It’s the flip side of the “you only need to be out to potential dating partners” thing, because not many people talk openly about it, it’s almost impossible to gauge who on our lives might also privately be ace.

 

 

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Eudora

I've never met in real life anyone who is asexual. Maybe in the past I have, but they didn't know what it was, like me until recently.

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BreeMoo

I knew one person irl that was Asexual, they were the reason I even realized it was a thing at the time. They actually just came out as he/they too, which half surprised me since I considered him she/they for a while anyways without them saying since they wanted to go by Abe instead of his female birth name since college. They moved to Boston to be with their SO and I don't know anyone else around that is ace. 😞

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Linda60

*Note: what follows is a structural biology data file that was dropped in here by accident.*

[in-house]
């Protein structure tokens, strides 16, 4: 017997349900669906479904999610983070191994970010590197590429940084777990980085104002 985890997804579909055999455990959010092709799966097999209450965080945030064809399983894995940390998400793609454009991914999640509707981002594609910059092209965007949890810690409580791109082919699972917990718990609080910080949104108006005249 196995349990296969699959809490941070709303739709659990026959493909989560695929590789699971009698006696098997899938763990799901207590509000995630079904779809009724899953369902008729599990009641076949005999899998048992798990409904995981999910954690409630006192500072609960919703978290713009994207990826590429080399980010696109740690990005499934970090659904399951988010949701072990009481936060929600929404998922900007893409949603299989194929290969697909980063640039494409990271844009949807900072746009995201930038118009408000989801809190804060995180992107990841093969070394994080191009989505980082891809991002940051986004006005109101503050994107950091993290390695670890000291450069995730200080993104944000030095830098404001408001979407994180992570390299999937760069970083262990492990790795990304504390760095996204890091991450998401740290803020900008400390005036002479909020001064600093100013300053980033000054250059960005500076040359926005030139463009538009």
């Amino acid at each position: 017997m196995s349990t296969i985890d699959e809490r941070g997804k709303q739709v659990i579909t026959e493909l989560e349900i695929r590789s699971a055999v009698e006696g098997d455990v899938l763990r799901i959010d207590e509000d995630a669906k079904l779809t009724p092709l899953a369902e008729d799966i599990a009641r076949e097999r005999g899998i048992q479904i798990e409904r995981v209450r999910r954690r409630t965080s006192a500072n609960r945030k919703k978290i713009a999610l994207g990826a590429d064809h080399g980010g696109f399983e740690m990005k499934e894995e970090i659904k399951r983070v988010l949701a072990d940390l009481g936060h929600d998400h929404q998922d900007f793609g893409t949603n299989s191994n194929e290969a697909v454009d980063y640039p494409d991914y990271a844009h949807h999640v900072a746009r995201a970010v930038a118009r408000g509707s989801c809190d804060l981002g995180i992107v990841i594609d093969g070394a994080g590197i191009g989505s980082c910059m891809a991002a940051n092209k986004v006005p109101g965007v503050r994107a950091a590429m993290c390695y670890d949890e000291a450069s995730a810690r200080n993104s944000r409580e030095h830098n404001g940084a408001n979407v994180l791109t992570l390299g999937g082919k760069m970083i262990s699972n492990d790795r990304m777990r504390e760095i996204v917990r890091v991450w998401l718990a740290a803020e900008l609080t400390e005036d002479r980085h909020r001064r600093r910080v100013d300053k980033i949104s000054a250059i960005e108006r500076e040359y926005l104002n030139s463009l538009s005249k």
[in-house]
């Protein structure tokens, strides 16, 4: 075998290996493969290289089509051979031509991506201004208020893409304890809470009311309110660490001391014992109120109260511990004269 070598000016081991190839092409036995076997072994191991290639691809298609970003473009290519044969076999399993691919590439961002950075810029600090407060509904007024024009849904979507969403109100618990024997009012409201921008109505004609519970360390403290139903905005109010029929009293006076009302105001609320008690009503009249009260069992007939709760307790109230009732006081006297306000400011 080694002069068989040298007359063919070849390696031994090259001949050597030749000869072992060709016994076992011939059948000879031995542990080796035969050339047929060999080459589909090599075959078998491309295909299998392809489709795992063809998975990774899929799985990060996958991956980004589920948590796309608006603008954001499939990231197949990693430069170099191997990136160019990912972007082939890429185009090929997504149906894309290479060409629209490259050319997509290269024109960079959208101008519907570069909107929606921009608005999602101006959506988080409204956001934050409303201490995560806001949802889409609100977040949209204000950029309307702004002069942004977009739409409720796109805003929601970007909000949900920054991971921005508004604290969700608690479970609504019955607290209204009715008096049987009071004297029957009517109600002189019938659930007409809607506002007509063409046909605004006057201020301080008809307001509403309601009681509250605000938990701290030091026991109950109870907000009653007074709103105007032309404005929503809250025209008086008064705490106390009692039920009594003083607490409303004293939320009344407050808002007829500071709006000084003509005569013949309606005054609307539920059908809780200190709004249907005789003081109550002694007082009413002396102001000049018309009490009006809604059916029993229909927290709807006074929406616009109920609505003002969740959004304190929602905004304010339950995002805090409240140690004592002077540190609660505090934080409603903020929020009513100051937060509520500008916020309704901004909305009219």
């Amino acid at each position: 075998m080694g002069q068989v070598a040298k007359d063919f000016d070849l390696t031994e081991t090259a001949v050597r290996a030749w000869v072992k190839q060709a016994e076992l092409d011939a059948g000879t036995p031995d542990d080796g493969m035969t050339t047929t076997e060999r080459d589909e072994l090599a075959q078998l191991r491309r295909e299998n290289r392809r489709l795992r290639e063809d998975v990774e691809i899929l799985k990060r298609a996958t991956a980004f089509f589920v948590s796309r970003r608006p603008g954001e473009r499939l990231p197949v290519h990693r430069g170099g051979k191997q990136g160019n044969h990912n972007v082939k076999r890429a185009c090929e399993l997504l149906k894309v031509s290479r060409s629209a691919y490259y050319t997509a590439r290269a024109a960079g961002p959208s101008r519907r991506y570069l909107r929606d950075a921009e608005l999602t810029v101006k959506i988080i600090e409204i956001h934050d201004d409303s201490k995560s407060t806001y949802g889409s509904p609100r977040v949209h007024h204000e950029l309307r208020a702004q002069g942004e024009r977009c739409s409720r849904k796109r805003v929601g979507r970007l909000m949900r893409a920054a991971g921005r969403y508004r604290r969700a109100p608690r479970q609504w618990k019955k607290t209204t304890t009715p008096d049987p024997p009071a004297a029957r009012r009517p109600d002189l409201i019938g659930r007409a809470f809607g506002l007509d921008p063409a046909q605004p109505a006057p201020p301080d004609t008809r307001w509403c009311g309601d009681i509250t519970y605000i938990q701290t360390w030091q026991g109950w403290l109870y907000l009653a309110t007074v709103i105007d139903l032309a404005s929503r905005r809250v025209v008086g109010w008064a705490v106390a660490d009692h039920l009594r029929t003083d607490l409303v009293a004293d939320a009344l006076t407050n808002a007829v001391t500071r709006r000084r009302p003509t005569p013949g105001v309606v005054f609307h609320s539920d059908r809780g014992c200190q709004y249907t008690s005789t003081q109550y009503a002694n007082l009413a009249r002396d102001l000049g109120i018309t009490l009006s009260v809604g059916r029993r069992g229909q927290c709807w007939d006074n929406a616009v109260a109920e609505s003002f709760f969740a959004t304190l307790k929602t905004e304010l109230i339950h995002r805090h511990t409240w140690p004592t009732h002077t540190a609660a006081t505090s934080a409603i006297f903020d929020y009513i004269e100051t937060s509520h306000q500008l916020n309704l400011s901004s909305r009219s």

I never met another asexual in real life that I know of.  If the asexual population is really 1%, then the likelihood of you bumping into another asexual while out shopping, getting gas, seeing a movie, isn't too good.  And, as others have said, how would you know?  Since someone's orientation is a big deal (heterosexuals and gays and lesbians know how strong their orientations are, and how they affect many aspects of one's life) I would like to announce my asexuality unapologetically all the time to everyone, with pride.  But that's not going to happen right now.  I don't want to turn into a walking tutorial.  I don't want to be the token "freak" of a social group.  I don't want to hear that I'm sexually repressed.  Heterosexuality is not healthy, right, and normal and asexuality is not unhealthy, wrong, and abnormal.  Heterosexuality is just common.  I'm really glad that asexuality is starting to be discussed and that there's a flag for it.  I told a therapist I see that I was asexual recently.  I thought he'd laugh or say something like "If that makes you feel better about yourself . . . " but he didn't.  He said he had a relative that "claimed to be" asexual.  I suggested that his relative might know who s/he was and that he should maybe believe her/him.  Anyhow, the therapist wasn't bad.  He did say "You make a good case."  Can you imagine a heterosexual person needing to "make a good case" to establish their orientation as believable?  It's a crazy world.